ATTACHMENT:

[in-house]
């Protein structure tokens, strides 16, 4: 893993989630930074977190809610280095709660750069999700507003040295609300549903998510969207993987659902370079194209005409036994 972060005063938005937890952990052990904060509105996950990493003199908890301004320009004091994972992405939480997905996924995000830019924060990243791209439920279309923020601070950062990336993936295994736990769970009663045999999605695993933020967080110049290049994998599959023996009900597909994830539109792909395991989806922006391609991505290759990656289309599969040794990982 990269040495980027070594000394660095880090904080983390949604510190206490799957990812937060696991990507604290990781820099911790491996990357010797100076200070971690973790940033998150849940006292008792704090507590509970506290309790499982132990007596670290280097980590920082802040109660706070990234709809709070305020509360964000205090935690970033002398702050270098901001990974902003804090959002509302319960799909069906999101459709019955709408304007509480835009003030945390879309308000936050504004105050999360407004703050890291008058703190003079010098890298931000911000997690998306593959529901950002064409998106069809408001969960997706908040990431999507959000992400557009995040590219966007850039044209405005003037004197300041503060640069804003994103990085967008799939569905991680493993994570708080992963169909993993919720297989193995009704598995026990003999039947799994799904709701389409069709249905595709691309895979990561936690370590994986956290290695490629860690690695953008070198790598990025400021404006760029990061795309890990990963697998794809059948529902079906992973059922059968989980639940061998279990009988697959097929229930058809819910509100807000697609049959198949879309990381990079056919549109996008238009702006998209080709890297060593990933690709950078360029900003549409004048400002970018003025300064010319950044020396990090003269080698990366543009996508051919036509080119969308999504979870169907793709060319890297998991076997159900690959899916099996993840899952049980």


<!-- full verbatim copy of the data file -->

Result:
[in-house]
């Protein structure tokens, strides 16, 4: 893993989630930074977190809610280095709660750069999700507003040295609300549903998510969207993987659902370079194209005409036994 972060005063938005937890952990052990904060509105996950990493003199908890301004320009004091994972992405939480997905996924995000830019924060990243791209439920279309923020601070950062990336993936295994736990769970009663045999999605695993933020967080110049290049994998599959023996009900597909994830539109792909395991989806922006391609991505290759990656289309599969040794990982 990269040495980027070594000394660095880090904080983390949604510190206490799957990812937060696991990507604290990781820099911790491996990357010797100076200070971690973790940033998150849940006292008792704090507590509970506290309790499982132990007596670290280097980590920082802040109660706070990234709809709070305020509360964000205090935690970033002398702050270098901001990974902003804090959002509302319960799909069906999101459709019955709408304007509480835009003030945390879309308000936050504004105050999360407004703050890291008058703190003079010098890298931000911000997690998306593959529901950002064409998106069809408001969960997706908040990431999507959000992400557009995040590219966007850039044209405005003037004197300041503060640069804003994103990085967008799939569905991680493993994570708080992963169909993993919720297989193995009704598995026990003999039947799994799904709701389409069709249905595709691309895979990561936690370590994986956290290695490629860690690695953008070198790598990025400021404006760029990061795309890990990963697998794809059948529902079906992973059922059968989980639940061998279990009988697959097929229930058809819910509100807000697609049959198949879309990381990079056919549109996008238009702006998209080709890297060593990933690709950078360029900003549409004048400002970018003025300064010319950044020396990090003269080698990366543009996508051919036509080119969308999504979870169907793709060319890297998991076997159900690959899916099996993840899952049980």